Now, a number of prominent international researchers treat cold fusion seriously, including physics Nobel laureate Carlo Rubbia, McKubre said, adding the U.S. government has provided funding for cold fusion research, albeit through military agencies, such as the Defense Advance Research Projects Agency, and the Naval Research Laboratory -- not DOE.

McKubre said the new review has a target date of January 2005 for reporting its findings, although he said "it seems to be acted on in the Department of Energy at lightning speed. My guess is it could be done by the end of the academic summer."

Park had no objections to the review.

"The way the system is supposed to work is that everybody is supposed to make their point, that science is not closed," he said.

Charles Choi covers research for UPI Science News. E-mail

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And here is one which is short but very significant. I can say this because I met some of those who are motivated by “results once seen.” On 3/29/04 Richard Hull posted this message”

“. . . As much as physicists would like to see it all just go away like N rays and polywater, there are just too many folks impressed by the process and befuddled by its capriciousness to just drop it. Results, once seen, even if not replicable on demand, keep a faithful cadre of workers beguiled. (as it should any true scientist.). “

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John Harris, like myself, went to the 10th cold fusion conference to learn what about the field. On 3/27/04 he posted a message, under the subject “Cold fusion - Another official look.” Here is his messages:
The tenth conference on cold fusion was held last August in Cambridge. I went up to see what was going on. Here is a quick summary of what I gathered in. Various researchers have by this time accumulated evidence for heat, helium-4, helium-3, and tritium. New to me were reports of quite energetic alphas loose in the system (8 MeV and faster) and energetic protons as well. It was not clear to me whether or not the protons were knocked out of deuterium by the alphas’ passage. Fast neutrons are still missing. I don’t think anyone has ever assessed the slow neutron population in a PF (Pons Fleischmann) cell.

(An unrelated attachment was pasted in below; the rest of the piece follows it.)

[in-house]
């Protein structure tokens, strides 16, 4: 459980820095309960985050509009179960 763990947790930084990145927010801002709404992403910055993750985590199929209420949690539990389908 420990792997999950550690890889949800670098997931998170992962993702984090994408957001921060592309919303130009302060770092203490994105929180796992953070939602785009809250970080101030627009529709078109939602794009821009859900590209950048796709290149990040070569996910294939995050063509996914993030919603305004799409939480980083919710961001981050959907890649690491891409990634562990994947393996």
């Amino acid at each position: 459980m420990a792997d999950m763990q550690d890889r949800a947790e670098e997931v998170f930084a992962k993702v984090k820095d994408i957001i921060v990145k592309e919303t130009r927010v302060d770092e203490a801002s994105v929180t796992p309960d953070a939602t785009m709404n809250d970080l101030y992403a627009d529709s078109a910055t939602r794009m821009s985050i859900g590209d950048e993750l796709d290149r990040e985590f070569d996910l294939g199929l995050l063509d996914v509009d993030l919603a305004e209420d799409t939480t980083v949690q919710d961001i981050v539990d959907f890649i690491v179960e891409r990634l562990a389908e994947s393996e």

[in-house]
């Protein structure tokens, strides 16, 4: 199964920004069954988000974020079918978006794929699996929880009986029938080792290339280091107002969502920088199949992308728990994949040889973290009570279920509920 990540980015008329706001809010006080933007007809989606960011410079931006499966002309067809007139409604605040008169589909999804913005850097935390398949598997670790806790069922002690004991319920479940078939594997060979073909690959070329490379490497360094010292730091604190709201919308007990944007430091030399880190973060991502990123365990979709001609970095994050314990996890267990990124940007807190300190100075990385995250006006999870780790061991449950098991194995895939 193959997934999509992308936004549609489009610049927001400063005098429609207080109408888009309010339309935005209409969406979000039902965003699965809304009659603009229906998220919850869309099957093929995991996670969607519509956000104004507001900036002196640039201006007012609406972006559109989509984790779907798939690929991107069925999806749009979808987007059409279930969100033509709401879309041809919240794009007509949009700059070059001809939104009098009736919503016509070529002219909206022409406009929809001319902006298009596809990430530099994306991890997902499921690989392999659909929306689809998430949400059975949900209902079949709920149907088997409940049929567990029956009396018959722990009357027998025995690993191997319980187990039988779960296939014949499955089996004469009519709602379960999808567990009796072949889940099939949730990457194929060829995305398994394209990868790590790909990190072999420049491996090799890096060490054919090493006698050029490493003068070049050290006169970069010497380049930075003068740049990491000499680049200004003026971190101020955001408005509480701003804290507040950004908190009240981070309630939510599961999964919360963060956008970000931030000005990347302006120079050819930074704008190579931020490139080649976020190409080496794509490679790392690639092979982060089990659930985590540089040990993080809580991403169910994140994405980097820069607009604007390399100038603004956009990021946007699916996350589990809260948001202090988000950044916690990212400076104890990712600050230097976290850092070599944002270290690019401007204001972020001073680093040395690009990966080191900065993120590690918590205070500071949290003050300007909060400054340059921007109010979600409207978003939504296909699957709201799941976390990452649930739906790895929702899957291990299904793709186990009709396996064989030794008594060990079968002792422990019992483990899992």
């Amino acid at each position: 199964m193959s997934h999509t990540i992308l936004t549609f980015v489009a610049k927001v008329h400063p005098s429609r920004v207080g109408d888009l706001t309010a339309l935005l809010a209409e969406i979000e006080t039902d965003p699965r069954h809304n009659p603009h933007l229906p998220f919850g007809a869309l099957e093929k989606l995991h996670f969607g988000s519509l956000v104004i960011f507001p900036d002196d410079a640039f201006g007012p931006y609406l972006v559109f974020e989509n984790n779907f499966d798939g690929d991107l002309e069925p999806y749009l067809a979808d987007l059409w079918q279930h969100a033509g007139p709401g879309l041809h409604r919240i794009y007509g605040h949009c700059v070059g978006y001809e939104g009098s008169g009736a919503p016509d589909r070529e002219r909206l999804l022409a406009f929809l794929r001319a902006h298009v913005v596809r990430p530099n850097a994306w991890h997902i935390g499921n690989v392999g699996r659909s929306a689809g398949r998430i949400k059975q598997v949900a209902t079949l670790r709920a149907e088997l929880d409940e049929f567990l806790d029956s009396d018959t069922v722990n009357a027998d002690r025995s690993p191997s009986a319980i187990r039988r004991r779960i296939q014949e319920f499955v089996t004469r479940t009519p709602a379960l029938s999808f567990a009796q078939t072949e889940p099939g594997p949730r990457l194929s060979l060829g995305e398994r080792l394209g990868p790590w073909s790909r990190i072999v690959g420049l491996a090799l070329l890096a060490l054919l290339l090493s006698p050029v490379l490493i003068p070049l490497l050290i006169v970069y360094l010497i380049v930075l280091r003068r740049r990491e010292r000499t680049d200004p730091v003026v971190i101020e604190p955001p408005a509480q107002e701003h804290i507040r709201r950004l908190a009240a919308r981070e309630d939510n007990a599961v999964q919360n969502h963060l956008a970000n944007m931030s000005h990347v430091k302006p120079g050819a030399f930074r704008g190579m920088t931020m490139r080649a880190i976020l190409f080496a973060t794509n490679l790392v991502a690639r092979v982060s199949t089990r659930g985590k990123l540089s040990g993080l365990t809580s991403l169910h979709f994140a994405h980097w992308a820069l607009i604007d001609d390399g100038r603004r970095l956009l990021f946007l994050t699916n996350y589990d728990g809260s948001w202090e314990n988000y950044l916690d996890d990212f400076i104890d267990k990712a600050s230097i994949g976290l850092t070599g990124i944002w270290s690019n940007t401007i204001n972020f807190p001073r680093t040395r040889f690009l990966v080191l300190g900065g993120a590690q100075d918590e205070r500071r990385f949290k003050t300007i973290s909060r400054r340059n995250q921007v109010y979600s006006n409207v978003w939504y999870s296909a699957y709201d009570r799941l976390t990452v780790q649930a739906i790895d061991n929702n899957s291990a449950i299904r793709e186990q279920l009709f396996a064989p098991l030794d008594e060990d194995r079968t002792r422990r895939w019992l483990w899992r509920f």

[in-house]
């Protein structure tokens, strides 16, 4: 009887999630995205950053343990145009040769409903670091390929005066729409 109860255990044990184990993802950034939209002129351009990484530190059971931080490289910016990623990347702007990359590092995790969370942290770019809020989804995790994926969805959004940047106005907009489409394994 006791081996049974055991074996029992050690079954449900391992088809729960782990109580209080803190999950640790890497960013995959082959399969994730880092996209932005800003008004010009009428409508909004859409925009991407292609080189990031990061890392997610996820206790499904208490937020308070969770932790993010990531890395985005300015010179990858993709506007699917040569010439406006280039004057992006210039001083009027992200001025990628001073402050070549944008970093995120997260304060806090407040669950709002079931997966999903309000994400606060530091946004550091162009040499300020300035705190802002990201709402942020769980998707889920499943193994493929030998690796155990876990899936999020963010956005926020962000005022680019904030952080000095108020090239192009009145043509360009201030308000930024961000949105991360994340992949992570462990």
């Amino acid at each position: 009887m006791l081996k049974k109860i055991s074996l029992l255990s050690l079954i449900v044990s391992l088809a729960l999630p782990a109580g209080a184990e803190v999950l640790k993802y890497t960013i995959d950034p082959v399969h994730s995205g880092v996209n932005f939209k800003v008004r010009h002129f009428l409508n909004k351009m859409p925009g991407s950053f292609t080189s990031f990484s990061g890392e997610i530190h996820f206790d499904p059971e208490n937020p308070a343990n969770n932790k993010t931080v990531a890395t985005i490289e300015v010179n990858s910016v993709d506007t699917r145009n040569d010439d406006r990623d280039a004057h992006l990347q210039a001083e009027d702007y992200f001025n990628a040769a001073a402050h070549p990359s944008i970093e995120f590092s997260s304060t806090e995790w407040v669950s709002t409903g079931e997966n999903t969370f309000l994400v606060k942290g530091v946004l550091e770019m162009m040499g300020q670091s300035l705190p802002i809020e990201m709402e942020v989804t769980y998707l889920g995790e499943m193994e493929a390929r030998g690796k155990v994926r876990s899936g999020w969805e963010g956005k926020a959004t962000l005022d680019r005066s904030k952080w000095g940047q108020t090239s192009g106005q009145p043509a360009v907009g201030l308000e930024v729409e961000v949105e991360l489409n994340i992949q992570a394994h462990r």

There was a report of a change in lithium isotope ratios in the cathode, but it was not clear (to me, anyway) if this change could be attributed to reactions or to electromigration. One energetic trend in experimental systems is to thin films, and I had the impression some investigators would like to get away from the electrolysis cell altogether, that is, load palladium (or other metals) with deuterium under pressure rather than electrolytically. It has been found that it helps to stimulate the surface of a deuterium loaded cathode with a low power (semiconductor) laser. There were plots of laser stimulation vs xs heat out.

On the theoretical side, several researchers are still emphasizing d+d, and especially d+d => He-4. Scott Chubb has a helpful paper on the net explaining his and various other theoretical views of this concept. Peter Hagelstein has also created a theoretical basis for this pathway. The problem is that no gamma comes out. The theoretical efforts are aimed at somehow visualizing a way to turn the energy that one would expect to emerge as a gamma into heat instead. Another popular (maybe I should say modish) idea is a sort of triple deuterium reaction system. It actually seems like a pretty clean idea, and there were some experimentalists at the conference who are finding results that would seem to support it. One thing has not changed over the years. Although the umbrella name for the whole enterprise has been changed to “low energy nuclear reactions,” or LENR, and there is a nodding recognition that other reactions or processes could be invoked to account for the results, the discussion is still pretty much all about the fusion of deuterium. Many of the conference papers can be downloaded, now, from the LENR site.”